Minutes from REC's 80th Annual Meeting

Minutes from REC's 80th Annual Meeting

RURAL ELECTRIC COOPERATIVE, INC.

LINDSAY, OKLAHOMA

MINUTES OF THE 80th ANNUAL MEETING OF THE MEMBERS

October 5, 2019

 

The 80th Annual Meeting of the Members of Rural Electric Cooperative, Inc. was held in the REC Multi Purpose Center, Lindsay, Oklahoma, Garvin County, at 10:00 a.m. on Saturday, the 5th day of October 2019.

 

Video Presentation

A video presentation titled “Our Story – Touchstone Energy Cooperatives” opened the meeting.                                                                                                                                                                                                                                                                                                                                                                                                               

Welcome

Mr. Gary Jones, President of the Cooperative, welcomed the REC membership and guests to the 80th Annual Meeting of Rural Electric Cooperative.  Mr. Jones thanked the members for their attendance at this year’s meeting.

 

Call to Order

President Jones, who presided over the meeting, called the 80th Annual Meeting of the Membership to order.

 

Invocation

REC Board Vice-President Scott Christian gave the invocation.

 

Parade of Colors, National Anthem and Pledge of Allegiance

Mr. Christian introduced the Ball Smith Post 23 of the Lindsay American Legion, who presented the Parade of Colors.

After Mr. Christian led the members in the Pledge of Allegiance, Crossfire led the members in the singing of our National Anthem.   

 

Introductions

Mr. Dale Nye, Manager/CEO of Rural Electric Cooperative, also welcomed the group and told them how important it is for them to attend their Co-ops’ Annual Meeting. 

Mr. Nye introduced REC’s Board of Trustees, Co-op Attorney and their spouses.  Mr. Nye thanked the Board for their dedication and service. Among them, they have over 140 years of service to their cooperative. 

Mr. Nye introduced the Credentials and Elections Committee which arrived at 7:30 a.m. to receive instructions from our Co-op Attorney, Dan Williams.  The committee consists of: Randy Little, Joe Terrell, Scott McPherson, Sue Clagg, Jessica Jones, Renee Hoover-Payton, J. D. Scruggs and Jay Earp.

Also introduced were members of the Nominating Committee – James Castleberry, Preston Keck, Lynn Watkins, Les Nunn, Johnny Watson, Jessica Jones, Allen Carroll, J. D. Scruggs and Randy Little, and the Annual Meeting Planning Committee – Gary and Sandra Manning, Evan G. McConnell and Monica Kleinsasser.  Mr. Nye thanked them all for serving their cooperative.

Mr. Nye made note that this has been a rough year for our co-op as we have lost three of our past Board members which were Tenys Parr, Reford Gage and Ray Anthony.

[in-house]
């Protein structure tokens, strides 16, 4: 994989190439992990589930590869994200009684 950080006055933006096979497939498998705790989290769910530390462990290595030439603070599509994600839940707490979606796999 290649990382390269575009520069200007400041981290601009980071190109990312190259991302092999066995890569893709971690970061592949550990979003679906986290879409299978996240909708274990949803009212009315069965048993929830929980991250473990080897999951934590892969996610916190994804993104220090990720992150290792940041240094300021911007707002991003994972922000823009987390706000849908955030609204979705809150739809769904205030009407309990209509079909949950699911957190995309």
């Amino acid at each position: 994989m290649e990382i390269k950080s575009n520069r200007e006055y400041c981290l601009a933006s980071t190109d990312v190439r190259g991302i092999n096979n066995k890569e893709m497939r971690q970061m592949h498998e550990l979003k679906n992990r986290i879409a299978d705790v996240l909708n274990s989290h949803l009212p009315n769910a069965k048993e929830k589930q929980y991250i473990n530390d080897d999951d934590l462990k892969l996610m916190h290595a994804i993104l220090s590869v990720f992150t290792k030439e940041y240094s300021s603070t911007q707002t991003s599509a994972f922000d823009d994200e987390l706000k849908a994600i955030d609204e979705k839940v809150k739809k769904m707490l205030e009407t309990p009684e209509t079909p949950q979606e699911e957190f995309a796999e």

Mr. Nye then introduced special guests: City Manager Stephen Mills; Sid Sperry and his wife Lisa representing OAEC; Eddie Lee, Scott Williams and Gary Gilleland from WFEC who showcased the electric car for our members to see.

Mr. Nye recognized retired and current employees.  He thanked them for their dedication to the co-op and its members.  Mr. Nye recognized his wife Leschen and thanked her for her support.

 

Determination of Quorum

President Jones noted that he couldn’t remember the last time our co-op didn’t have a quorum and he stated, “that it was because of you good folks who support your organization.”

Mr. Jones reported that based upon a report given by REC’s Secretary-Treasurer, Mr. Brent Bacon, certifying registration of 414 members, that a quorum was present for the conducting of business at the 2019 Annual Meeting of the Membership of Rural Electric Cooperative, Inc.  A total of 5% (309) of REC’s 6,186 members was required to be registered to constitute a quorum.  The final count of members registered is shown by the attached “2019 Annual Meeting Registration” list which reflects a total of 414 members registered.

 

Prize Drawings

WFEC’s representative, Eddie Lee had registrants sign up at the Electric Vehicle site for a $100 gift card.   David Ray from Cement was the winner and his name was placed in another drawing for $5,000 to be drawn on a later date.

A drawing of twenty-five (25) of the seventy-five (75) $75 gift certificates for electricity was held.  It was explained that the $75 amount will appear as a credit on the winners’ November electric bills.  

The drawing for the electric bike was held.  Delmar Payne from Lindsay won the bike.

 

Motion to Dispense with the Reading of the Notice of Proof of Publication

President Jones explained to the group that the Annual Meeting notice was published in six different newspapers in our area, as well as in REC’s monthly publication “Co-op Comments”.

President Jones presented the Reading of Notice and Proof of Publication to the members.  Mr. Michael Hancock from Wynnewood made the motion that the membership dispense with the reading of the Notice and Proof of Publication.  Mr. Dale Schauer from Elmore City seconded the motion.  With no further discussion, the motion was unanimously adopted.

 

Motion to Dispense with the Reading of the 2018 Annual Meeting Minutes

President Jones called for the reading of the 2018 Minutes of the Annual Meeting of the Membership.  Mr. Dale Schauer from Elmore City made the motion that the membership dispense with the reading of the Minutes of the 2018 Annual Meeting.  Mr. James Kuykendall from Lindsay seconded the motion.  With no further discussion, the motion was unanimously adopted.